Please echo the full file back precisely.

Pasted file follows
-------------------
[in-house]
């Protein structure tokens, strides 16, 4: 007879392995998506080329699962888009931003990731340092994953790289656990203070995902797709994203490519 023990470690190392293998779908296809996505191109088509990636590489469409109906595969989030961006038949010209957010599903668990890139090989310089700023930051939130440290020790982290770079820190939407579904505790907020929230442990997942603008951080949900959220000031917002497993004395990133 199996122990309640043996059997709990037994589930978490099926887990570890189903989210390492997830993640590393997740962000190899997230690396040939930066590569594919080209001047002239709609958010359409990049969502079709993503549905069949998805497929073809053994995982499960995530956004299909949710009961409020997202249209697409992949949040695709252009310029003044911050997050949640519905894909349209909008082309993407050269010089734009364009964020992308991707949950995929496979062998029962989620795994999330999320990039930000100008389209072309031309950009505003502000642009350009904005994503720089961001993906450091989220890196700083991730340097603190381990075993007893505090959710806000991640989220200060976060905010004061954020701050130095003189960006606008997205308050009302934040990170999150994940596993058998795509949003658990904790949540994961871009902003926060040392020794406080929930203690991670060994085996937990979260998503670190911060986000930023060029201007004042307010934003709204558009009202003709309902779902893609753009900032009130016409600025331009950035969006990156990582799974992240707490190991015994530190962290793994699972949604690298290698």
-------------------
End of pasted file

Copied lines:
[in-house]
């Protein structure tokens, strides 16, 4: 007879392995998506080329699962888009931003990731340092994953790289656990203070995902797709994203490519 023990470690190392293998779908296809996505191109088509990636590489469409109906595969989030961006038949010209957010599903668990890139090989310089700023930051939130440290020790982290770079820190939407579904505790907020929230442990997942603008951080949900959220000031917002497993004395990133 199996122990309640043996059997709990037994589930978490099926887990570890189903989210390492997830993640590393997740962000190899997230690396040939930066590569594919080209001047002239709609958010359409990049969502079709993503549905069949998805497929073809053994995982499960995530956004299909949710009961409020997202249209697409992949949040695709252009310029003044911050997050949640519905894909349209909008082309993407050269010089734009364009964020992308991707949950995929496979062998029962989620795994999330999320990039930000100008389209072309031309950009505003502000642009350009904005994503720089961001993906450091989220890196700083991730340097603190381990075993007893505090959710806000991640989220200060976060905010004061954020701050130095003189960006606008997205308050009302934040990170999150994940596993058998795509949003658990904790949540994961871009902003926060040392020794406080929930203690991670060994085996937990979260998503670190911060986000930023060029201007004042307010934003709204558009009202003709309902779902893609753009900032009130016409600025331009950035969006990156990582799974992240707490190991015994530190962290793994699972949604690298290698």